array (size=2)
  0 => string 'Hello' (length=5)
  1 => string 'H' (length=1)

array (size=2)
  0 => string 'World' (length=5)
  1 => string 'W' (length=1)

PHP: Get headers with actual HEAD request

PHP has a function called get_headers which, as you’d guess, gives you the headers returned from an HTTP request. However it actually uses a GET, rather than HEAD, request.

Figured out you can change this by setting a stream context, so wrapped it in a function. And posting it here in case I need it again.

Also added a cleanup of the returned array, as I found it a bit ugly when the request included redirects. See difference below code.

Note: I silence the get_headers call because it throws several warnings, e.g. if the hostname fails lookup, and I’m not really interested in why it fails.

function get_head(string $url, array $opts = [])
{
    // Store previous default context
    $prev = stream_context_get_options(stream_context_get_default());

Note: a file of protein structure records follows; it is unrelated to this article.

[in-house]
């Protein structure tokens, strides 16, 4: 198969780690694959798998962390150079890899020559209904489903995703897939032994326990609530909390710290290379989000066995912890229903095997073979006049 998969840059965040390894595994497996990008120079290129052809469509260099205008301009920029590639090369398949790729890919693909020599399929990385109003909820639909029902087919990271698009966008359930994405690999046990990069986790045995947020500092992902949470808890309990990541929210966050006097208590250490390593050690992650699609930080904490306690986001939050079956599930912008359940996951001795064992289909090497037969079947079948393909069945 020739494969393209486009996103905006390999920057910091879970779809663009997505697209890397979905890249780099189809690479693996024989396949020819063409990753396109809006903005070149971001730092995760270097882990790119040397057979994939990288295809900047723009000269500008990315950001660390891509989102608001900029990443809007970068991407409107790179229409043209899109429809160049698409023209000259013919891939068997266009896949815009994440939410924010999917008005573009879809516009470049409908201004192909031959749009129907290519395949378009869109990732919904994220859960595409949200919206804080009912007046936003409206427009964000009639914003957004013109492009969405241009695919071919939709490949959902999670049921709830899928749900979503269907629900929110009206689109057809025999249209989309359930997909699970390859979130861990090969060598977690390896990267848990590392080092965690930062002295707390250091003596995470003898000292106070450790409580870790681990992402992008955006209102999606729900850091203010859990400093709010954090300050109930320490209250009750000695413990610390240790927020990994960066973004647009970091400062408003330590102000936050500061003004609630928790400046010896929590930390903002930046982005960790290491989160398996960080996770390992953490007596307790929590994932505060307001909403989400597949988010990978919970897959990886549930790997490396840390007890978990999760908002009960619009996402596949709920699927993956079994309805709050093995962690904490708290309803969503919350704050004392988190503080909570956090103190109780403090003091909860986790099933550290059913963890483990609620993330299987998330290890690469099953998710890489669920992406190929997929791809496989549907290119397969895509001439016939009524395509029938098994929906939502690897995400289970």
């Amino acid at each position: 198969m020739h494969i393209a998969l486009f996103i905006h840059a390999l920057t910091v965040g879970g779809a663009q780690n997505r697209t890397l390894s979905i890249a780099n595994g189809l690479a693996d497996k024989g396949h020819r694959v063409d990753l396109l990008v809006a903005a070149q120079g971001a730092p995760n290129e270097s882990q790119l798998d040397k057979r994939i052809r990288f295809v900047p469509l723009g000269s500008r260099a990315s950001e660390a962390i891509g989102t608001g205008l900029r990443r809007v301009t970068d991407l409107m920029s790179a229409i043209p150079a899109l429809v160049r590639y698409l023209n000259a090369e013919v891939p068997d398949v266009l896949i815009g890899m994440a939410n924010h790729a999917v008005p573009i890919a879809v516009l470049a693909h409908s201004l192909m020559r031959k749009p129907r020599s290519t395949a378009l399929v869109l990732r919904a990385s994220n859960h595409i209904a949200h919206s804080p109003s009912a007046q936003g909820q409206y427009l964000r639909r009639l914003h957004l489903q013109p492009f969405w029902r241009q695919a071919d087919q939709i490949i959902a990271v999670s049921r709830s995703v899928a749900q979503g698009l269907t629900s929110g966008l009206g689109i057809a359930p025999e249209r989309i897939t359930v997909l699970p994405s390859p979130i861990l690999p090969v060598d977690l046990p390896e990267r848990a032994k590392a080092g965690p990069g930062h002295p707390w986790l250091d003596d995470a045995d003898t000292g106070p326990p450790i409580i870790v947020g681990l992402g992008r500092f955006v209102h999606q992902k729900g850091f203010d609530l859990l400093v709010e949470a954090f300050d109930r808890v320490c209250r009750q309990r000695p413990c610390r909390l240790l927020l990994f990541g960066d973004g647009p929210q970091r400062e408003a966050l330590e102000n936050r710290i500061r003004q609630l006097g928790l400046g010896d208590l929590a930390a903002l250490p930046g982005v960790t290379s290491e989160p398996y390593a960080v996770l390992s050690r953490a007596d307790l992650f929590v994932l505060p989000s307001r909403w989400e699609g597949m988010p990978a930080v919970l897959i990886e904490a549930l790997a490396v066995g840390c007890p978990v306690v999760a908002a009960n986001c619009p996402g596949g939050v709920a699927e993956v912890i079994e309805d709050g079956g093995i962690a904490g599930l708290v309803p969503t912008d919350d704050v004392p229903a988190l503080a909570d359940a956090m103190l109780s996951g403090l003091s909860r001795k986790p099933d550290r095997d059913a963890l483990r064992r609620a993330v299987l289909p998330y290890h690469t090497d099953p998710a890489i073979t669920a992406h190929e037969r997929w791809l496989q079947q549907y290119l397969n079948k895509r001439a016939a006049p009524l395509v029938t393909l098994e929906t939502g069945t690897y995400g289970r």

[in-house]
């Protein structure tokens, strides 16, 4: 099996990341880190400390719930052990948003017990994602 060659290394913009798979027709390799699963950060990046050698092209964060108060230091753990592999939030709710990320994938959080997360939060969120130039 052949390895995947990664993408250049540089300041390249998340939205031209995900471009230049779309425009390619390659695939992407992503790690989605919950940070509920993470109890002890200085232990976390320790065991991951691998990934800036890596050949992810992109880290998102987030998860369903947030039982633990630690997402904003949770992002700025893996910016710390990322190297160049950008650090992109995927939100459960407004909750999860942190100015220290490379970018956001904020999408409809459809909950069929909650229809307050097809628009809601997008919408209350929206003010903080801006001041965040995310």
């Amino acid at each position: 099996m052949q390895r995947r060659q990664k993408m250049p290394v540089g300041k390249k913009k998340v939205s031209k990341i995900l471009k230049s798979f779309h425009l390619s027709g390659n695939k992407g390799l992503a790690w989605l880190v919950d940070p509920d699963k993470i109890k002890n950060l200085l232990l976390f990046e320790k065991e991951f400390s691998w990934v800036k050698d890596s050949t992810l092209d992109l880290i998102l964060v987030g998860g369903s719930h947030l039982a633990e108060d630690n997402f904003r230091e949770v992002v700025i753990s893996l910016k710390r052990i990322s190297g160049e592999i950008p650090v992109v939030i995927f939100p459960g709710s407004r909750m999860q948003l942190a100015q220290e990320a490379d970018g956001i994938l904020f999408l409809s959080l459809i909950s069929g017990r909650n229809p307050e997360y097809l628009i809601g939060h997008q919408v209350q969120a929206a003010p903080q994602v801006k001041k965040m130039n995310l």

// Set new one with head and a small timeout
    stream_context_set_default(['http' => $opts +
        [
            'method' => 'HEAD',
            'timeout' => 2,
        ]]);

    // Do the head request
    $req = @get_headers($url, true);
    if( ! $req)
        return false;

    // Make more sane response
    foreach($req as $h => $v)
    {
        if(is_int($h))
            $headers[$h]['Status'] = $v;
        else
        {
            if(is_string($v))
                $headers[0][$h] = $v;
            else
                foreach($v as $x => $y)
                    $headers[$x][$h] = $y;
        }

    }

    // Restore previous default context and return
    stream_context_set_default($prev);
    return $headers;
}

Example response:

<?php get_head('http://geekality.net');

array (size=2)
  0 =>
    array (size=8)
      'Status' => string 'HTTP/1.1 301 Moved Permanently' (length=30)
      'Date' => string 'Mon, 06 Feb 2017 01:20:48 GMT' (length=29)
      'Server' => string 'Apache' (length=6)
      'Location' => string 'http://www.geekality.net/' (length=25)
      'Vary' => string 'Accept-Encoding' (length=15)
      'Connection' => string 'close' (length=5)
      'Content-Type' => string 'text/html; charset=iso-8859-1' (length=29)
      'Link' => string '<http://www.geekality.net/wp-json/>; rel="https://api.w.org/"' (length=61)
  1 =>
    array (size=6)
      'Date' => string 'Mon, 06 Feb 2017 01:20:48 GMT' (length=29)
      'Server' => string 'Apache' (length=6)